Although it was intended to do good, a 2-year-old state law on domestic violence may be hurting the very people it was meant to help, according to a number of California health organizations.
The Mandatory Reporting Law requires health professionals to notify a local law enforcement agency whenever they know or suspect a patient has been battered. But critics say the law may be further endangering victims and even preventing some individuals from seeking treatment for their injuries.
The bill, written by former Assemblywoman Jackie Speier (D-San Mateo) and signed by Gov. Pete Wilson on Sept. 19, 1994, was born out of the intense publicity surrounding O.J. Simpson's arrest that year and during an era of heightened awareness about domestic violence.
But this law is an example, critics say, of good intentions gone awry. The lives of battered spouses are so complicated that police intervention may not be in an individual's best interest at the time she seeks health care, they say.
For example, if arrangements cannot be made for a woman to go to a shelter or seek a restraining order, she may return home to a batterer who is extremely angry that the police have been called.
One Los Angeles County doctor recently called the California Alliance Against Domestic Violence to express frustration with the law, said Ariella Hyman, a San Francisco attorney who specializes in domestic violence cases. The doctor had treated a woman in the emergency room for facial injuries inflicted by the woman's husband, Hyman said.
A report was made to police and the husband was arrested in a hospital waiting room. When the patient returned home, her fuming husband had already been released by police and she was beaten so badly that she had to return to the hospital for additional treatment.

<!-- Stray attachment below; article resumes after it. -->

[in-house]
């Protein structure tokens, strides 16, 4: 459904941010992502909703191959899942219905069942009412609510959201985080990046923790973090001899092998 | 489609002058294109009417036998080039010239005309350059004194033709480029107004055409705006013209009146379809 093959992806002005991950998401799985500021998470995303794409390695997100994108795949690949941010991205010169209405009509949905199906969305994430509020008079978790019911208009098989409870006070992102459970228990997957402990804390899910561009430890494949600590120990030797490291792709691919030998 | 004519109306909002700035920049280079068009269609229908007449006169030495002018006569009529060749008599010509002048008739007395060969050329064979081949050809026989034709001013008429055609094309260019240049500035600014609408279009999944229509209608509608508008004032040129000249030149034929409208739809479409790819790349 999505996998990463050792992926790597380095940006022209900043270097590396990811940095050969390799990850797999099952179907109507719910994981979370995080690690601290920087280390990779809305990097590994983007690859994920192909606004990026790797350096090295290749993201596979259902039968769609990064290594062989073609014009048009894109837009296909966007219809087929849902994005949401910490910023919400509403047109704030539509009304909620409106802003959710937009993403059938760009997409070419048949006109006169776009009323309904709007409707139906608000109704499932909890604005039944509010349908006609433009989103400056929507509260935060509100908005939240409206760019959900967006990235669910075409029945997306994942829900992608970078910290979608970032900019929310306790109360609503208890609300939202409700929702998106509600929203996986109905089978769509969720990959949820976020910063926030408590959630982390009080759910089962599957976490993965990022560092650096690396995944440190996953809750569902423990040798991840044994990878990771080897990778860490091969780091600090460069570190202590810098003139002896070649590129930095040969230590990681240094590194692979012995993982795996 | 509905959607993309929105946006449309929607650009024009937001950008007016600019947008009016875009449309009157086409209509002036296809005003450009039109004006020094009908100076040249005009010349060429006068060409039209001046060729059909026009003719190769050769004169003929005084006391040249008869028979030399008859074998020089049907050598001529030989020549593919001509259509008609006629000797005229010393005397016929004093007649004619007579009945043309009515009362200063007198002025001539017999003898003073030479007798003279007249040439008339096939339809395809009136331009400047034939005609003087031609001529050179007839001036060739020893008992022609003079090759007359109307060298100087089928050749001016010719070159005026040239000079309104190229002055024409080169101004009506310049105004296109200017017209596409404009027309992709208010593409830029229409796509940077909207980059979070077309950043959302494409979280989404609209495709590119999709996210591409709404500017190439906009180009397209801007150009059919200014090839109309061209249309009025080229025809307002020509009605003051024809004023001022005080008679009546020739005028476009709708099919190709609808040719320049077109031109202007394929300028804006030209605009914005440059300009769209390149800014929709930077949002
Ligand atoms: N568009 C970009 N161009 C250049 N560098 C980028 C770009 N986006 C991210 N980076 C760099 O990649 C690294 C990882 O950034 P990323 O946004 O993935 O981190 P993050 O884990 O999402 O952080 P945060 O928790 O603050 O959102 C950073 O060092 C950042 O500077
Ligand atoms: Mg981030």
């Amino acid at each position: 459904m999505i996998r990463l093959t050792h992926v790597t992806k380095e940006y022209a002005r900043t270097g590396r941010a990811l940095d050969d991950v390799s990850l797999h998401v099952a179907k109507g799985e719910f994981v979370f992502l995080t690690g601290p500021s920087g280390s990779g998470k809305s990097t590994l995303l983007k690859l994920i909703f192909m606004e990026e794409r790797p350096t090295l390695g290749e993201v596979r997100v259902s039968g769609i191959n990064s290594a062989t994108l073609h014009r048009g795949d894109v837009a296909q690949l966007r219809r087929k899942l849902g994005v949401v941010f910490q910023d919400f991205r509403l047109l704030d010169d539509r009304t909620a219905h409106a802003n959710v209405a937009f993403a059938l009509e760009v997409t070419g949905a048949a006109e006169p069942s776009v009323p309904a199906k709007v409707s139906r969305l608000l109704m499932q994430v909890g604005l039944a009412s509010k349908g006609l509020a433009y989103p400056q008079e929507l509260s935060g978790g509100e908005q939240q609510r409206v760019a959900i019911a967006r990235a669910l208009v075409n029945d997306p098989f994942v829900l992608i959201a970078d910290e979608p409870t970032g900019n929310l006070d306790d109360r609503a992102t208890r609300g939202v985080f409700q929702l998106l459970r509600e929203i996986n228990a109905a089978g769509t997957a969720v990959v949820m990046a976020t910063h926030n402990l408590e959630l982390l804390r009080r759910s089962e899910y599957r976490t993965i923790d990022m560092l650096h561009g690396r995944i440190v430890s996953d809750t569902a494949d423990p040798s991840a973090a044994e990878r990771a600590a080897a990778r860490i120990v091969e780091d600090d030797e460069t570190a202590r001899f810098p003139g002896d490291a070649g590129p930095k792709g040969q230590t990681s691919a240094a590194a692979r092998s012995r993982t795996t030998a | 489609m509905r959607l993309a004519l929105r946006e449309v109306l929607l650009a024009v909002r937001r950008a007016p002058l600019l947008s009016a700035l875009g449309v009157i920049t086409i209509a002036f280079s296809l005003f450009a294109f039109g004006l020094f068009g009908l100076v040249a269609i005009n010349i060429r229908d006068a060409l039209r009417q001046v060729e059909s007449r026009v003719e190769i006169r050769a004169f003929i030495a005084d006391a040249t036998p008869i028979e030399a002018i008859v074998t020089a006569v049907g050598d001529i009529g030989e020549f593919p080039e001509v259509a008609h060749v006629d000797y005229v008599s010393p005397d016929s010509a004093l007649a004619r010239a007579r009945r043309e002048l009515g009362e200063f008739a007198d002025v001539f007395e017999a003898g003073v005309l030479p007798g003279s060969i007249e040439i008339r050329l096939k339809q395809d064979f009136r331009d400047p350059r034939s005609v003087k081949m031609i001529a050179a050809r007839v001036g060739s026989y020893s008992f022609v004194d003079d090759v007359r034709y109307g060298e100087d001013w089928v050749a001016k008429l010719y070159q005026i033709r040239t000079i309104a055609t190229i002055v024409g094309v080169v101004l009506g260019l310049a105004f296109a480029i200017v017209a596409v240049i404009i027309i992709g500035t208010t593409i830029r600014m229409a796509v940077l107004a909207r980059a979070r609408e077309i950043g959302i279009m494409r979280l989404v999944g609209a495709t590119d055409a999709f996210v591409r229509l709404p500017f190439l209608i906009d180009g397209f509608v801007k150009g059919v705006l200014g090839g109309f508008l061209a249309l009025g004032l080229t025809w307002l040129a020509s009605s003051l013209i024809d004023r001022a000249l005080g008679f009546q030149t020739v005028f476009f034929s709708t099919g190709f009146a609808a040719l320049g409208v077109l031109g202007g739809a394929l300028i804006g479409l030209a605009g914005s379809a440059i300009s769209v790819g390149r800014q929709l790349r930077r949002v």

Hyman, who is compiling anecdotes illustrating the negative repercussions of the law, said some women who know about mandatory reporting are avoiding medical care. According to another report filed to Hyman by the director of a battered women's shelter in Santa Cruz, a woman whose husband burned her face by holding it to a grill and another who suffered serious head injuries when her husband banged her head on a wall and floor, came to the shelter for care to avoid police notification.
Physicians are reluctant to call in police when their patient begs them not to, added Janet Nudelman of the Family Violence Prevention Fund in San Francisco, a nonprofit organization that works to improve society's response to domestic violence.
"The mandatory nature of the law is problematic because it takes away doctors' ability to decide on a case-by-case basis what is best for that patient," she said. "It asks them to be cops. It asks them to assume a position that isn't appropriate for them."
The law may also interfere with a trend in medicine that encourages doctors to screen all their patients for evidence of domestic violence by asking a few nonthreatening questions.
"If they identify it, then they have to report it. So they become reluctant to do routine screening," Nudelman said.